Harry’s Ramblings; web cameras
by Harry Pope
There might be a travel ban, but you can still visit places via your computer. So far recently I have been to Venice, Vegas, Paris, and lots of other locations. All via the webcams.
Web cameras are something that haven’t really taken off like other technical innovations. The first thing to do on your computer is go to Google. Then in the toolbar write live webcams. The world is then at your fingertips. The first options are San Francisco, Edinburgh, and Les Arcs. Let’s take you to the first destination. Go down to the second option, San Francisco earth cam, and after the annoying advert you are there. Don’t expect too much if you are in Europe and accessing in your morning, because they are eight hours behind us and there will be no activity. And it will be dark.
Forget about Edinburgh. They require you to update your flash, that’s okay if you know what you are doing, but if you really want to know what’s occurring in Scotland’s first city, then go ahead. Otherwise, there’s more places to visit. Les Arcs is boring. There is a toolbar at the top taking you to other potentially just as interesting locations, but here there’s just nothing happening. Take my advice and leave the Alps alone. Unless you are a skier, and want to have a gander.
London views are more interesting, but there are only five main cameras that I can see, covering main tourist spots. The best one is on the top of The Shard, incredible views, but my attention span was pretty poor and I soon passed to another location. You can only ooh and aah about the spectacular views for so long, so it was to Westminster Bridge with the camera on the top of the Park Plaza Hotel. This was getting better, but I wanted something more interesting. Ah, I thought, how about London Zoo. But there’s no live streaming, only short video clips that anyone can see on youtube. They are definitely missing a trick here. Canary Wharf camera is pretty uninteresting, so is the London Eye. They might state that they are live, but look closely and nothing is moving. They lie.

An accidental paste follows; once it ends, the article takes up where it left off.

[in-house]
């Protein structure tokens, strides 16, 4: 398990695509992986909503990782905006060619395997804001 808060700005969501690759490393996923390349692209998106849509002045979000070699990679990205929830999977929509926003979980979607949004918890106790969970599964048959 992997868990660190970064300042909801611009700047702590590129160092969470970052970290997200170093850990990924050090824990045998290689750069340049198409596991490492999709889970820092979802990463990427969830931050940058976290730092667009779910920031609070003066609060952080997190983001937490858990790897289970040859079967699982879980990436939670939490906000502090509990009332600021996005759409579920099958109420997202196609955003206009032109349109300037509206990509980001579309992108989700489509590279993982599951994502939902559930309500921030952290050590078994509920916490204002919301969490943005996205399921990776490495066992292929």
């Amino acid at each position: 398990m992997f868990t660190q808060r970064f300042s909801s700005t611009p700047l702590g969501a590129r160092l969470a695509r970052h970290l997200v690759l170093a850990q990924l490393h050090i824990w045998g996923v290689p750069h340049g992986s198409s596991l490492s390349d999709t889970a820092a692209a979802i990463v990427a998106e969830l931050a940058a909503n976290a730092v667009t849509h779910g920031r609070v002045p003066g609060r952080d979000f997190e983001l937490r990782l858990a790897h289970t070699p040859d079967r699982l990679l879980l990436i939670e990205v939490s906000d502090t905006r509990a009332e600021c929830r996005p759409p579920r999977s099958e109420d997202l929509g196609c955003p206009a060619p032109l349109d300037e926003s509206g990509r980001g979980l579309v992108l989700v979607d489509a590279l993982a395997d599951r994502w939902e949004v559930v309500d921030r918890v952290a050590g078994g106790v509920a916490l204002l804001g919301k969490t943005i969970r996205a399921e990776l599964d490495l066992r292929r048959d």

Ah, but Venice. Have a look at Piazza San Marco. There might not be anyone walking about the majority of the time, but you know it’s live because there are birds flying in front of the camera. Okay, who wants to look at seagulls flying over a deserted square, but if there’s nothing more interesting, then………I have just been on, and mid-afternoon there’s a group of four men walking across the square. Don’t they know there’s a virus on? What are they doing, walking together, chatting without a care. They have now ambled out of sight, I will never know if they transmitted the corona to each other.
But this site has had more than fifteen million hits. The next one has had thirteen million. That is on the Grand Canal, overlooking St. Mark’s Basin, on a roof, and blow me, the same four people (they look the same) have just walked into view. Strolling unconcernedly, they have now gone again. But this one is very good, because you don’t have to rely on birds. Yes, there are some, but there are also boats. Today is overcast, but the water buses are still on the Grand Canal, mooring up for a few seconds while passengers jump off and on. Love to know where they are going, how much the boat fare is. Just counted a dozen gondolas, permanently docked for the duration till the tourists return. There’s another live camera looking straight at the Rialto Bridge, not so popular with only three millions hits, maybe that’s because there’s no gondolas or any other type of small boat moving, let alone visitors.
Rome is good. No seagulls, there’s an excellent camera looking right at the Coliseum. The Trevi Fountain has had over nineteen million visits, but there’s no-one throwing money into its clear waters. You can see it’s live because the wind is making the water move. There are eleven Roman cameras, but there is also a very weird one, and that is four cameras in someone’s home, you can see them in dining room, kitchen, and two living rooms. It’s called Casa Monika, but I think that’s a little spooky. Don’t like it much. The site is called spied life.
The beach at Fort Myers in Florida looks lovely and warm, but deserted. Ten million people have visited 42nd Street in New York, at 9.25am local time there’s a lot of traffic movement with people walking, albeit not nearly so many. At 6.26am the roads are wet outside the Little Vegas wedding chapel, probably street cleansers have just been out, it never rains in Vegas, or does it? I wasn’t watching to see, tragedy, missed the rain in Vegas. I could always ask the 226 people who are online now, they must have seen it. Rose Bay in Sydney, Australia must be a great place, I am sure, but at 11.30pm, who knows? My fault for not being there earlier.
But to return to the start of this article, the world is at your fingertip, with a little research and the basic knowledge I have shared. Visit all these places, and more. But my wife has banned me from Yellowstone National Park. I want to stare at Old Faithful, the geyser that erupts. Just looking, that’s all.